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Kansas to get $27.6M from firm investigated over drug costs

December 6, 2021 GMT
Kansas Attorney General Derek Schmidt discusses a legal settlement of nearly $27.6 million with Centene Corp., of St. Louis, during an interview, Monday, Dec. 6, 2021, in his office in Topeka, Kan. Centene manages prescription drug costs for the Kansas Medicaid program and faced questions about whether it was overcharging the state. (AP Photo/John Hanna)
Kansas Attorney General Derek Schmidt discusses a legal settlement of nearly $27.6 million with Centene Corp., of St. Louis, during an interview, Monday, Dec. 6, 2021, in his office in Topeka, Kan. Centene manages prescription drug costs for the Kansas Medicaid program and faced questions about whether it was overcharging the state. (AP Photo/John Hanna)
Kansas Attorney General Derek Schmidt discusses a legal settlement of nearly $27.6 million with Centene Corp., of St. Louis, during an interview, Monday, Dec. 6, 2021, in his office in Topeka, Kan. Centene manages prescription drug costs for the Kansas Medicaid program and faced questions about whether it was overcharging the state. (AP Photo/John Hanna)

TOPEKA, Kan. (AP) — Kansas will receive nearly $27.6 million from a legal settlement with the company that manages prescription costs for its Medicaid program, after an investigation into whether the company had overcharged the state, Attorney General Derek Schmidt announced Monday.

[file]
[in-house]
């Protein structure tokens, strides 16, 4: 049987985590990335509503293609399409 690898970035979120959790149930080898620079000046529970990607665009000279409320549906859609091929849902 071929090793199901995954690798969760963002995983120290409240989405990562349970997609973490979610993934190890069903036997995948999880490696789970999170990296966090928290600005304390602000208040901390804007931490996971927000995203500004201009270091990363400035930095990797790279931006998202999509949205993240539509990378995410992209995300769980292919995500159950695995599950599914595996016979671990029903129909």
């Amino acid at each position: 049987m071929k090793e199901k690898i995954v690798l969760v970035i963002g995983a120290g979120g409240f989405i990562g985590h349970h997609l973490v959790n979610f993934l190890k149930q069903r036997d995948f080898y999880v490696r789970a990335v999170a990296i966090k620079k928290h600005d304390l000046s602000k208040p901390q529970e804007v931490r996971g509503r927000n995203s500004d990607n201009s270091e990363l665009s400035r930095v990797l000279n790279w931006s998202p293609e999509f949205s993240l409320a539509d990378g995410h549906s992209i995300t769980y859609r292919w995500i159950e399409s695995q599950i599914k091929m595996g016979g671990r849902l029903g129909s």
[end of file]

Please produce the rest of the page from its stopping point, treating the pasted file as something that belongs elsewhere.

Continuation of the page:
The settlement with St. Louis-based Centene Corp. comes after a nearly two-year investigation by Schmidt’s office and a Jackson, Mississippi-area law firm it hired to review Centene’s practices. States throughout the country have been investigating companies known as pharmacy benefit managers, and Mississippi and Ohio in June settled lawsuits against Centene for a total of nearly $144 million.

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Kansas settled with Centene before filing its lawsuit. Schmidt said a key concern was whether Centene negotiated discounts with drug companies and failed to notify Kansas or pass along the savings.

“Kansas was not in a position to detect that through ordinary financial reviews because the company wasn’t providing sufficiently detailed data,” Schmidt told The Associated Press.

The state’s $4 billion a year Medicaid program provides health coverage to 419,000 low-income, disabled or elderly residents. Schmidt said the settlement also will require Centene to provide more detailed data to the program going forward.

The company denied any wrongdoing as part of the settlement, and a spokesperson described it as a “no-fault agreement” that “reflects the significance we place on addressing their concerns.”

Prescriptions cost the Kansas Medicaid program more than $100 million per year after rebates from drug companies, according to the Kaiser Family Foundation. Schmidt’s investigation covered Centene’s actions since the start of 2016.

Schmidt said the review began in 2019 after Ohio’s attorney general identified potential issues in that state. The law firm Schmidt’s office hired, Liston & Deas, also worked for Ohio and Mississippi.

“We’re taking a hard look at whether there is similar behavior by other companies in other parts of state government,” Schmidt said, declining to provide details about other investigations.

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Follow John Hanna on Twitter: https://twitter.com/apjdhanna